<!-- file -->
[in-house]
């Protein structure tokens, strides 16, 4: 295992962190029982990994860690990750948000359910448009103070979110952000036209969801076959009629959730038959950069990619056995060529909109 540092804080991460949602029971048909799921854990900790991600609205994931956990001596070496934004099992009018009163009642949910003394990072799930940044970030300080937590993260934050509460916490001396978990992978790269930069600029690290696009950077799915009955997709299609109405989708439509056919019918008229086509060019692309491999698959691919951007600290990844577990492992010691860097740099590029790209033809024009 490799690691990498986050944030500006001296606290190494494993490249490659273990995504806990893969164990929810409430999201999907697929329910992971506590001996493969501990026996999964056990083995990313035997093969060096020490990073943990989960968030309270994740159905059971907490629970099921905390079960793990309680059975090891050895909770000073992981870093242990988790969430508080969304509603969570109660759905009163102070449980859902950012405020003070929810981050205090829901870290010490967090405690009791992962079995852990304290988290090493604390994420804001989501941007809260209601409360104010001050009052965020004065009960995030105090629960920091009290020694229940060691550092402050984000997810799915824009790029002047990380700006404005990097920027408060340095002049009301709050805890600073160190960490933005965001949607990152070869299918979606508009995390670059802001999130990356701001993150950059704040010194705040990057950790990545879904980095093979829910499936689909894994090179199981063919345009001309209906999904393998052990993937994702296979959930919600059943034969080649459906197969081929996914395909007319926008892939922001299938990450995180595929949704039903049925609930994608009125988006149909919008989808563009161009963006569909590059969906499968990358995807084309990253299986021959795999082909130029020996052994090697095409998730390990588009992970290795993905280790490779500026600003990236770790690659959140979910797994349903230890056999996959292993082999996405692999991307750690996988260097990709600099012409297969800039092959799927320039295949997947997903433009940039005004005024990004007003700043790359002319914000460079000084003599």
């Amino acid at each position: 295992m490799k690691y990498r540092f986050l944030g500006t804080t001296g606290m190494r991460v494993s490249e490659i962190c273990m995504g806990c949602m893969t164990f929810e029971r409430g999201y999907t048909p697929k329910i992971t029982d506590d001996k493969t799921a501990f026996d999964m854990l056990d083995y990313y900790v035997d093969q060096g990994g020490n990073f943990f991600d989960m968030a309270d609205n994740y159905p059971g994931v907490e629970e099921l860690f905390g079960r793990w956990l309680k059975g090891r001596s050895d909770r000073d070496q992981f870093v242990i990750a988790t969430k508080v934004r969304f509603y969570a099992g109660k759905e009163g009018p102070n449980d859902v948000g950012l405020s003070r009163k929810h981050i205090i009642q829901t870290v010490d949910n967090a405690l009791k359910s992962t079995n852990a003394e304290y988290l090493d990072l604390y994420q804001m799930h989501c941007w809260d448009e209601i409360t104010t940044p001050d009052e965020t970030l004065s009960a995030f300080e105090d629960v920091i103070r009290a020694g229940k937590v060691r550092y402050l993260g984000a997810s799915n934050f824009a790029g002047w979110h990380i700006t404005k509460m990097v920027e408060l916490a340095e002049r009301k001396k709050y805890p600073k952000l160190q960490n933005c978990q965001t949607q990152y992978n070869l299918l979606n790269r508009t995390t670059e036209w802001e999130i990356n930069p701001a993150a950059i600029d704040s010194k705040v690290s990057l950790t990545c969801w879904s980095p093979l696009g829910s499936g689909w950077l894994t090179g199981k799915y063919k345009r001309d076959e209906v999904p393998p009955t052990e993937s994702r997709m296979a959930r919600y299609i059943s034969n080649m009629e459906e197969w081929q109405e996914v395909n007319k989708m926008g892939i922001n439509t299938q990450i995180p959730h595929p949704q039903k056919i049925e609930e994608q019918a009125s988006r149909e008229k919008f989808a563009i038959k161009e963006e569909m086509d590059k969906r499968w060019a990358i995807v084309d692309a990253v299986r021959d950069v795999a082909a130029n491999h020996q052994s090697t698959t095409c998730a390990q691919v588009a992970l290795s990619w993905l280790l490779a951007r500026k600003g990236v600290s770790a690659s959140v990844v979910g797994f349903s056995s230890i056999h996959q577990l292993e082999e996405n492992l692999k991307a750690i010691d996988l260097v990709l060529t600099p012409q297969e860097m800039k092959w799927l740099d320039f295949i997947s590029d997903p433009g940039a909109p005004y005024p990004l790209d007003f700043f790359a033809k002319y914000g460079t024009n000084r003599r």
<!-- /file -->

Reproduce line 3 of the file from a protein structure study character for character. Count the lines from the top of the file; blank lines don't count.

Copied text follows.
């Amino acid at each position: 295992m490799k690691y990498r540092f986050l944030g500006t804080t001296g606290m190494r991460v494993s490249e490659i962190c273990m995504g806990c949602m893969t164990f929810e029971r409430g999201y999907t048909p697929k329910i992971t029982d506590d001996k493969t799921a501990f026996d999964m854990l056990d083995y990313y900790v035997d093969q060096g990994g020490n990073f943990f991600d989960m968030a309270d609205n994740y159905p059971g994931v907490e629970e099921l860690f905390g079960r793990w956990l309680k059975g090891r001596s050895d909770r000073d070496q992981f870093v242990i990750a988790t969430k508080v934004r969304f509603y969570a099992g109660k759905e009163g009018p102070n449980d859902v948000g950012l405020s003070r009163k929810h981050i205090i009642q829901t870290v010490d949910n967090a405690l009791k359910s992962t079995n852990a003394e304290y988290l090493d990072l604390y994420q804001m799930h989501c941007w809260d448009e209601i409360t104010t940044p001050d009052e965020t970030l004065s009960a995030f300080e105090d629960v920091i103070r009290a020694g229940k937590v060691r550092y402050l993260g984000a997810s799915n934050f824009a790029g002047w979110h990380i700006t404005k509460m990097v920027e408060l916490a340095e002049r009301k001396k709050y805890p600073k952000l160190q960490n933005c978990q965001t949607q990152y992978n070869l299918l979606n790269r508009t995390t670059e036209w802001e999130i990356n930069p701001a993150a950059i600029d704040s010194k705040v690290s990057l950790t990545c969801w879904s980095p093979l696009g829910s499936g689909w950077l894994t090179g199981k799915y063919k345009r001309d076959e209906v999904p393998p009955t052990e993937s994702r997709m296979a959930r919600y299609i059943s034969n080649m009629e459906e197969w081929q109405e996914v395909n007319k989708m926008g892939i922001n439509t299938q990450i995180p959730h595929p949704q039903k056919i049925e609930e994608q019918a009125s988006r149909e008229k919008f989808a563009i038959k161009e963006e569909m086509d590059k969906r499968w060019a990358i995807v084309d692309a990253v299986r021959d950069v795999a082909a130029n491999h020996q052994s090697t698959t095409c998730a390990q691919v588009a992970l290795s990619w993905l280790l490779a951007r500026k600003g990236v600290s770790a690659s959140v990844v979910g797994f349903s056995s230890i056999h996959q577990l292993e082999e996405n492992l692999k991307a750690i010691d996988l260097v990709l060529t600099p012409q297969e860097m800039k092959w799927l740099d320039f295949i997947s590029d997903p433009g940039a909109p005004y005024p990004l790209d007003f700043f790359a033809k002319y914000g460079t024009n000084r003599r």